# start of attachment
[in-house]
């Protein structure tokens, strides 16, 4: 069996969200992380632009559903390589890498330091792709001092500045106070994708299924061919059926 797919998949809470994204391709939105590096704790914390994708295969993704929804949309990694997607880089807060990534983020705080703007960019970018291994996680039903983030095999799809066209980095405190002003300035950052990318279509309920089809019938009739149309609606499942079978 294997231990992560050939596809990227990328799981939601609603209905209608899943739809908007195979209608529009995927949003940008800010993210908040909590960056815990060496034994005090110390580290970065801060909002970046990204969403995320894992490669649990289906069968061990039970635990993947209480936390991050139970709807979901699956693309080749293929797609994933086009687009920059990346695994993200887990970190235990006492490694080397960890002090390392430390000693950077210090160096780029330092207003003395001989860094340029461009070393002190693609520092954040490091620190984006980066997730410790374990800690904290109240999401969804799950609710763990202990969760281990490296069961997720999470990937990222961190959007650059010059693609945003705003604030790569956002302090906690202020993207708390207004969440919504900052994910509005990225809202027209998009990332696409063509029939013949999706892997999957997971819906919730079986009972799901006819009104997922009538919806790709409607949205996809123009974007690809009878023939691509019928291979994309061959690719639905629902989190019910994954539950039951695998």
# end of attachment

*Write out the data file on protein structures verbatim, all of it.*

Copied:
[in-house]
């Protein structure tokens, strides 16, 4: 069996969200992380632009559903390589890498330091792709001092500045106070994708299924061919059926 797919998949809470994204391709939105590096704790914390994708295969993704929804949309990694997607880089807060990534983020705080703007960019970018291994996680039903983030095999799809066209980095405190002003300035950052990318279509309920089809019938009739149309609606499942079978 294997231990992560050939596809990227990328799981939601609603209905209608899943739809908007195979209608529009995927949003940008800010993210908040909590960056815990060496034994005090110390580290970065801060909002970046990204969403995320894992490669649990289906069968061990039970635990993947209480936390991050139970709807979901699956693309080749293929797609994933086009687009920059990346695994993200887990970190235990006492490694080397960890002090390392430390000693950077210090160096780029330092207003003395001989860094340029461009070393002190693609520092954040490091620190984006980066997730410790374990800690904290109240999401969804799950609710763990202990969760281990490296069961997720999470990937990222961190959007650059010059693609945003705003604030790569956002302090906690202020993207708390207004969440919504900052994910509005990225809202027209998009990332696409063509029939013949999706892997999957997971819906919730079986009972799901006819009104997922009538919806790709409607949205996809123009974007690809009878023939691509019928291979994309061959690719639905629902989190019910994954539950039951695998």